I listened to Equinox. We were listening to that stuff on Reel to reel in Zimbabwe trying to play it. But now and again on the right combination of things, we would hit it. Gong gong gong. Gong ging gong. Gong geng gong. Johnny would play Dat dada dada on bass but savagely. In a different way trying to say something else about it. It wasn't like Jimmy Garrison who played da da da da dum. Gwang gwang ga gwong. You know he was saying something with that and I wasn't sure what he was saying. And the riff for 'Yo Yo'. That is Johnny's riff. Winston and I were taking bits and pieces of stuff we liked. And he would say we owe that one to Johnny so we would put into the song we did for Madiba. It was the way things were played and the intention behind them.

One guy listened to 'Yo Yo' and said it reminded him of the bad days coming over a sand dune and seeing your shack is burning and you are still laughing. Ga da da dum ba da da da! Ga da ba da da and Yo Yo ! That's the image: We are going to be happy in spite of this shit. We are not going to get brought down by some guy in a car saying what are you laughing at. Not that we were happy clapping at all. This was serious shit! I was doing 6 hours a day at the Cape Sun. There are no heroes. And then a bottle of red wine with Winston and a good smoke as well. He used to call them 'strings.' Do you need 'strings' Michael because we were very careful on the phone in those days. I spent more time at home then I did here, bonding with Winston spiritually. There were shots as well of course but always controlled. Winston was a controlled drinker. He was never drunk on stage and a couple of times when he thought he had had too much, he would still say if someone was full of shit, 'I will still play there ass off on stage, don't worry Michael'. And he would. He was riding it. He could control it. It was very unfair to think of him as drunk. Always on time as well unless there was an impossible transport situation. What South African music was robbed of by the SABC Sea Point is just unreal. You could have had the guy record all day for R300, this kind of money they were paying. And it wasn't done, we were the only ones who did it. And he was anti-recording from 1970 onwards. People tried to get him in the studio but he wouldn't go.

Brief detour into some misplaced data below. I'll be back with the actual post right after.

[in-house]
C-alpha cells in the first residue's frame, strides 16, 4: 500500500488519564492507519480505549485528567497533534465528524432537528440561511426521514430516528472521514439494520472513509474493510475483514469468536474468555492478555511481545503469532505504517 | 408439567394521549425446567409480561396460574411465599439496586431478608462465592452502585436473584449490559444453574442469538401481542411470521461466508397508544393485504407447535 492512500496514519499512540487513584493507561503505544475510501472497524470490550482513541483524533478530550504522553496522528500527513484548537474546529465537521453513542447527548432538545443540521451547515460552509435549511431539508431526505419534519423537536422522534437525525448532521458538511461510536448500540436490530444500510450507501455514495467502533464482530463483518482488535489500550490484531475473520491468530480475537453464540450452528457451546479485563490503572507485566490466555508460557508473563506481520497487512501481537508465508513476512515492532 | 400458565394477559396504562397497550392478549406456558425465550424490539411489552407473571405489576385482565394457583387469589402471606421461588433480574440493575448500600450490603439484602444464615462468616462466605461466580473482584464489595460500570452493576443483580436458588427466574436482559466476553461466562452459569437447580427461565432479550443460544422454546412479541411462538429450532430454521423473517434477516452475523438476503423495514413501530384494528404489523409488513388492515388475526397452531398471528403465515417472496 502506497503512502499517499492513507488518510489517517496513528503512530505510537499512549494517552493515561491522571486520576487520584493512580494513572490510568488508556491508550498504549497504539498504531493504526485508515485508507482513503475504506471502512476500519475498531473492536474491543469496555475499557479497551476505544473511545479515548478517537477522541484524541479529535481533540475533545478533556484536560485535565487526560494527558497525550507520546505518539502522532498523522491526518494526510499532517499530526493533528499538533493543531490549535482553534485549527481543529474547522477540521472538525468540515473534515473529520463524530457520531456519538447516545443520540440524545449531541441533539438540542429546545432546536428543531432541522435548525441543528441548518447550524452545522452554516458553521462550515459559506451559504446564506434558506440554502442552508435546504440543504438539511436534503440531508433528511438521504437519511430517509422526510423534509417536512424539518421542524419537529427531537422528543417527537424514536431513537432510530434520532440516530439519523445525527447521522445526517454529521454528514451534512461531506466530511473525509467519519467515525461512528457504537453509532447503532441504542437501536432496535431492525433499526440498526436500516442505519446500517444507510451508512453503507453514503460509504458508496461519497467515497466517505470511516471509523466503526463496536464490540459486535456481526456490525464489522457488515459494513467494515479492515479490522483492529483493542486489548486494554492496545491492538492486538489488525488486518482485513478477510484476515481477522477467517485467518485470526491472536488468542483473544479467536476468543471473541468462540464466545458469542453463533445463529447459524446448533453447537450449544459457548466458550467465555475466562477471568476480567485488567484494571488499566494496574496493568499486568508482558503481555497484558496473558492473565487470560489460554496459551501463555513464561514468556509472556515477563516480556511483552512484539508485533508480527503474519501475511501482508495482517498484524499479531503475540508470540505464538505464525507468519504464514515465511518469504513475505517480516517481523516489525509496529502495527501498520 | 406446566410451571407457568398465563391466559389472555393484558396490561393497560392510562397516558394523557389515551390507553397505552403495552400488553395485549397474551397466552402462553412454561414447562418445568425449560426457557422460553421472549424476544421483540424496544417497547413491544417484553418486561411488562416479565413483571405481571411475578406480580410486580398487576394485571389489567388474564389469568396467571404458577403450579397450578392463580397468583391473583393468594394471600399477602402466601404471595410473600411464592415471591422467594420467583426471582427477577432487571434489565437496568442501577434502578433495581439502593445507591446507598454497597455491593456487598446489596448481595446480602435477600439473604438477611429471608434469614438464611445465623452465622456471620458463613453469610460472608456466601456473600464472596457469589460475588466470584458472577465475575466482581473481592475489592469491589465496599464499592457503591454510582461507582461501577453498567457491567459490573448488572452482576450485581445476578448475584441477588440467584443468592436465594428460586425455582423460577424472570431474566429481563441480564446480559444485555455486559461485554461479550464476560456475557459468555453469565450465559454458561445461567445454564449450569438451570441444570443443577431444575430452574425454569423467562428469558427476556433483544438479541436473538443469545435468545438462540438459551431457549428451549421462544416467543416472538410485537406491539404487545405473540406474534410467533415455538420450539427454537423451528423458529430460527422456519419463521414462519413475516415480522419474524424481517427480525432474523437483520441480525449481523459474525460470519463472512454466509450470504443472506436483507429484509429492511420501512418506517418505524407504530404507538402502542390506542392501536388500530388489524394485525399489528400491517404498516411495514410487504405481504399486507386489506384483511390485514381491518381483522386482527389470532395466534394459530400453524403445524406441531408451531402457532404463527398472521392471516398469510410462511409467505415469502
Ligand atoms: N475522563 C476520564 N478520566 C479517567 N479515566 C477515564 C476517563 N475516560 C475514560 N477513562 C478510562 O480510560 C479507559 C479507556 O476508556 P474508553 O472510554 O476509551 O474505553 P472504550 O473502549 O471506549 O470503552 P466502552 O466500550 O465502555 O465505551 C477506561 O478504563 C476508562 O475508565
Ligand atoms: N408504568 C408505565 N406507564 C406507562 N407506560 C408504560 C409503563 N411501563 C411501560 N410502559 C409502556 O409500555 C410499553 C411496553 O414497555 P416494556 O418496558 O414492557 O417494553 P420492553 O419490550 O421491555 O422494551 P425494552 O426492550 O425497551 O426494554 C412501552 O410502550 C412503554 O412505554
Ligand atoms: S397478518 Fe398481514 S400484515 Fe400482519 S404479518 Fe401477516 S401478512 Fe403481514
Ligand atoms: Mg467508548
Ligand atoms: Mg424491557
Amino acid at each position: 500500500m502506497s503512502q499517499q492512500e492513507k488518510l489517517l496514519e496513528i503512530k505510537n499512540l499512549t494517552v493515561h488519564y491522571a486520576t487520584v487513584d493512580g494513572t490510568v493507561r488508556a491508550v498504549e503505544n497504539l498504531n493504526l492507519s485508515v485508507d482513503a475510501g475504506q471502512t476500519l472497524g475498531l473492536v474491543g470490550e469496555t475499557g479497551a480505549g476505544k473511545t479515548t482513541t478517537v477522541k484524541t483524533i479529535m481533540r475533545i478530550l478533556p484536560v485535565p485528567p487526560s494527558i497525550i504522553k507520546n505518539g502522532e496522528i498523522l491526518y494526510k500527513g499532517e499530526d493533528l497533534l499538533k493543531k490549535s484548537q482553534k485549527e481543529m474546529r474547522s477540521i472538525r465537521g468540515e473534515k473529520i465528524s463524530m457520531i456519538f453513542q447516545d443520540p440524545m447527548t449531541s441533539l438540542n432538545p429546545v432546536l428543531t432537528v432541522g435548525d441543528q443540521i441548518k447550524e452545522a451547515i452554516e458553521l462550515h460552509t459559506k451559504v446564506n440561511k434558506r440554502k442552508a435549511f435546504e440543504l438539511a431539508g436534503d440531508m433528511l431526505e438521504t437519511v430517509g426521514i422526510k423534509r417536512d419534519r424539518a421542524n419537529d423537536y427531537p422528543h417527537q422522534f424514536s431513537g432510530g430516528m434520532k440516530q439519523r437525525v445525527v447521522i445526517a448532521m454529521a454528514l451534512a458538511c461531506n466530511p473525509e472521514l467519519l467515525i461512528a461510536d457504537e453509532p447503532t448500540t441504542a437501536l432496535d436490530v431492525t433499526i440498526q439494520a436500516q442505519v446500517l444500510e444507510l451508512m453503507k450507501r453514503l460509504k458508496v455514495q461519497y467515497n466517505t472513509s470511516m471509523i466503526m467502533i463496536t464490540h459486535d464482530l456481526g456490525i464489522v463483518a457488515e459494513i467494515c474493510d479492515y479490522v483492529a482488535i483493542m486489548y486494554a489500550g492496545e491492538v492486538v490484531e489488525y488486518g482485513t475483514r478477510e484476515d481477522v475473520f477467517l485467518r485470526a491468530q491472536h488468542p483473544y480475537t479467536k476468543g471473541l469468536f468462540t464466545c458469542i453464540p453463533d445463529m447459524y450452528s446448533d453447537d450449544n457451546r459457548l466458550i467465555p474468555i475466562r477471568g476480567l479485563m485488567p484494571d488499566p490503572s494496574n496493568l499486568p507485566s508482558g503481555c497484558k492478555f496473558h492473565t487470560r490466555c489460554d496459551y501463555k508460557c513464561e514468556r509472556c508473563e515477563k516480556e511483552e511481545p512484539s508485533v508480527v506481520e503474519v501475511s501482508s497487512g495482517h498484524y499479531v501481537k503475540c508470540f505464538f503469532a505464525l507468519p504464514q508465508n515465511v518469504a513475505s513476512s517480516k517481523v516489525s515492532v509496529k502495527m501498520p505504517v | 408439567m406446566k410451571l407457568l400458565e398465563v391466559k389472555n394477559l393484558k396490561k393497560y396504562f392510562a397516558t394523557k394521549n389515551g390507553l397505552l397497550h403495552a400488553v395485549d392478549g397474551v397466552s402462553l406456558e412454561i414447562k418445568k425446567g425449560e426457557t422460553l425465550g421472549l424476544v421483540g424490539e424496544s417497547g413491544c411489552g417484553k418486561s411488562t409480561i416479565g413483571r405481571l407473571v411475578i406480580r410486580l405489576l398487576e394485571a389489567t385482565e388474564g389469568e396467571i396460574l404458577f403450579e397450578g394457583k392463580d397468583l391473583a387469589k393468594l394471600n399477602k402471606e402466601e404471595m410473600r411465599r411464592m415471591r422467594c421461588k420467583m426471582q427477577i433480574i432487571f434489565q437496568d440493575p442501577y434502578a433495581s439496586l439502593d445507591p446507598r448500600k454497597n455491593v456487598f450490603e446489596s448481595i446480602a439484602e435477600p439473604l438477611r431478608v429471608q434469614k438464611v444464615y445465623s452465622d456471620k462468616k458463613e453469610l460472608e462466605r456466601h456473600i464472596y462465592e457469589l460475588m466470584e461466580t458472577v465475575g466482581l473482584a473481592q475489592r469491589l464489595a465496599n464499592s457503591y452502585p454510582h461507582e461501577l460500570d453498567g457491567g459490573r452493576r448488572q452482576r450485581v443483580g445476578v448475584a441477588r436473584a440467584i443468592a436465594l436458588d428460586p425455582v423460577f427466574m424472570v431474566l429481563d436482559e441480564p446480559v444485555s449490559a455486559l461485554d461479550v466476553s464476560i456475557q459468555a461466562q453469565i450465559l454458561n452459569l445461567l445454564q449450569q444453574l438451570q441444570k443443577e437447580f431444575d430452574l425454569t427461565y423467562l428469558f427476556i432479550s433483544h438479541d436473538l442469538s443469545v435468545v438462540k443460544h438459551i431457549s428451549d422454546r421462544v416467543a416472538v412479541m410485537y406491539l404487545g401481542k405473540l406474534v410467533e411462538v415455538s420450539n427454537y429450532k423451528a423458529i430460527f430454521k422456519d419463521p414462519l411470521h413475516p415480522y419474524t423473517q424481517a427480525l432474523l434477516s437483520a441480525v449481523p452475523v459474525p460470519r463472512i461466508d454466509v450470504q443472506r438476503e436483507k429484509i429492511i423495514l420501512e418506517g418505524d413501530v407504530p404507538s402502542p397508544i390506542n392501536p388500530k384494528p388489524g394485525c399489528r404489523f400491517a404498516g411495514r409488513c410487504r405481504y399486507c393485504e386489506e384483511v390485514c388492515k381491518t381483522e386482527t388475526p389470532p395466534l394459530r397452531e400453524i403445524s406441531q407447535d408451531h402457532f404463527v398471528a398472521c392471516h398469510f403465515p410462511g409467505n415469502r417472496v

We discussed Jika from beginning to end and discussed what was going to happen. We formed Nkomo records purely to keep it out of the system. And when our terms and conditions were sent up to Joburg, we retained total control of the publishing. For a distribution deal they said, no thank you. They made a mistake. We tried Gallo, we tried Clive Haycock at EMI, we tried the three you know. They were all in cahoots! And they were all ripping off black people. I saw a session in Joburg were hamburgers and cokes were the only session fee. And R15 at the end of a day of Zulu guitar. I forget who it was. It was a great guitarist laying down track after track after track to a metronome where drums could have been put on it and were. And 60 000 copies dumped on Soweto in two weeks time. You know the stuff...

Tell us about the Jazz workshop and Merton Barrow ...